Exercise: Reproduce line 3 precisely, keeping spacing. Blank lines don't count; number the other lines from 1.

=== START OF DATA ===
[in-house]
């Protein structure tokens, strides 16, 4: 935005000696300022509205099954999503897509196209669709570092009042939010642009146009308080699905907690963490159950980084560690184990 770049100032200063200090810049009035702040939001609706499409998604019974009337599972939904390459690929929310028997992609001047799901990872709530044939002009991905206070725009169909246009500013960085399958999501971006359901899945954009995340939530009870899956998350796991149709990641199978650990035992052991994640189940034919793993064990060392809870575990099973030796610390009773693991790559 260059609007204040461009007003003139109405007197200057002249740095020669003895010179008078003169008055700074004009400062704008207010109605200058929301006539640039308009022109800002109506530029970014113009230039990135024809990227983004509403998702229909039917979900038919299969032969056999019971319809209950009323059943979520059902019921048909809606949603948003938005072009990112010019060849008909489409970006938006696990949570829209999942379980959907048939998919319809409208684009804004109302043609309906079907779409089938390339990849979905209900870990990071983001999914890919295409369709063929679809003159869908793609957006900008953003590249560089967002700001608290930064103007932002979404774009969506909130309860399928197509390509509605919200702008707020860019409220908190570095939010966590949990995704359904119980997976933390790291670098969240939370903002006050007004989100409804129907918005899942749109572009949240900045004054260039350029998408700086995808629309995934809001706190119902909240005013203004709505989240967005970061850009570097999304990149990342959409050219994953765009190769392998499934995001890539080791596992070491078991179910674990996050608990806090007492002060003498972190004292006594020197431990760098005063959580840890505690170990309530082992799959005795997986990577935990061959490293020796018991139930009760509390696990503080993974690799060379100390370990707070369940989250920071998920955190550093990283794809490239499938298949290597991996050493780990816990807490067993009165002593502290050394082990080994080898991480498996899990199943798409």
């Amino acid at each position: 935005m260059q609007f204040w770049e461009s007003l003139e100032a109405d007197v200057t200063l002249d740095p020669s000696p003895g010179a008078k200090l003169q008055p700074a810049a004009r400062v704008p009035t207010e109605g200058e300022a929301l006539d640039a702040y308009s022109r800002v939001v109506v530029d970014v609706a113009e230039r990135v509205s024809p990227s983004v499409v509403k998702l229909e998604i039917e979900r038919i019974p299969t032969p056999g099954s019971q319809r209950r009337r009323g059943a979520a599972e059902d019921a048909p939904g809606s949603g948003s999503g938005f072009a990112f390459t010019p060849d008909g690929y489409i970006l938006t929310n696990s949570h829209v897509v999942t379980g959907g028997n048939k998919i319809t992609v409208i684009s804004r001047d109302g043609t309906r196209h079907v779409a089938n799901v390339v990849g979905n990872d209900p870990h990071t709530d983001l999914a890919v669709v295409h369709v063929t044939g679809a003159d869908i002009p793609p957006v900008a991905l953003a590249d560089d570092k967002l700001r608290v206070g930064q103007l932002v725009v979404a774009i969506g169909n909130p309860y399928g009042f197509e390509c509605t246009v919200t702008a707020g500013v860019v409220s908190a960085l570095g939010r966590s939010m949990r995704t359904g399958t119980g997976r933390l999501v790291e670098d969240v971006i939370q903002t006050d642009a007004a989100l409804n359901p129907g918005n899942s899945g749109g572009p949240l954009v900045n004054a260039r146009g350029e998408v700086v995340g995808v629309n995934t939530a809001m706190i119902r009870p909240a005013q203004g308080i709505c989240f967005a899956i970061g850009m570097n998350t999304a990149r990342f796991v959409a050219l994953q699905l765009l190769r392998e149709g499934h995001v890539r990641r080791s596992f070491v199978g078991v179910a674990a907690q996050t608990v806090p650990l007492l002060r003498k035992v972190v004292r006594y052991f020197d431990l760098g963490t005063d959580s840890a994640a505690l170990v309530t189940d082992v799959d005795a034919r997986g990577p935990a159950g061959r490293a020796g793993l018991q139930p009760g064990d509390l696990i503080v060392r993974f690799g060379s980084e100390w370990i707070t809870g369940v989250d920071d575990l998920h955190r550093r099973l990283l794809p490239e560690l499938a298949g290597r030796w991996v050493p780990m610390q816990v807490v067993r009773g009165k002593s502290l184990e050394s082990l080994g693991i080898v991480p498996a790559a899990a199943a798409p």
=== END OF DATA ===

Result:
């Amino acid at each position: 935005m260059q609007f204040w770049e461009s007003l003139e100032a109405d007197v200057t200063l002249d740095p020669s000696p003895g010179a008078k200090l003169q008055p700074a810049a004009r400062v704008p009035t207010e109605g200058e300022a929301l006539d640039a702040y308009s022109r800002v939001v109506v530029d970014v609706a113009e230039r990135v509205s024809p990227s983004v499409v509403k998702l229909e998604i039917e979900r038919i019974p299969t032969p056999g099954s019971q319809r209950r009337r009323g059943a979520a599972e059902d019921a048909p939904g809606s949603g948003s999503g938005f072009a990112f390459t010019p060849d008909g690929y489409i970006l938006t929310n696990s949570h829209v897509v999942t379980g959907g028997n048939k998919i319809t992609v409208i684009s804004r001047d109302g043609t309906r196209h079907v779409a089938n799901v390339v990849g979905n990872d209900p870990h990071t709530d983001l999914a890919v669709v295409h369709v063929t044939g679809a003159d869908i002009p793609p957006v900008a991905l953003a590249d560089d570092k967002l700001r608290v206070g930064q103007l932002v725009v979404a774009i969506g169909n909130p309860y399928g009042f197509e390509c509605t246009v919200t702008a707020g500013v860019v409220s908190a960085l570095g939010r966590s939010m949990r995704t359904g399958t119980g997976r933390l999501v790291e670098d969240v971006i939370q903002t006050d642009a007004a989100l409804n359901p129907g918005n899942s899945g749109g572009p949240l954009v900045n004054a260039r146009g350029e998408v700086v995340g995808v629309n995934t939530a809001m706190i119902r009870p909240a005013q203004g308080i709505c989240f967005a899956i970061g850009m570097n998350t999304a990149r990342f796991v959409a050219l994953q699905l765009l190769r392998e149709g499934h995001v890539r990641r080791s596992f070491v199978g078991v179910a674990a907690q996050t608990v806090p650990l007492l002060r003498k035992v972190v004292r006594y052991f020197d431990l760098g963490t005063d959580s840890a994640a505690l170990v309530t189940d082992v799959d005795a034919r997986g990577p935990a159950g061959r490293a020796g793993l018991q139930p009760g064990d509390l696990i503080v060392r993974f690799g060379s980084e100390w370990i707070t809870g369940v989250d920071d575990l998920h955190r550093r099973l990283l794809p490239e560690l499938a298949g290597r030796w991996v050493p780990m610390q816990v807490v067993r009773g009165k002593s502290l184990e050394s082990l080994g693991i080898v991480p498996a790559a899990a199943a798409p």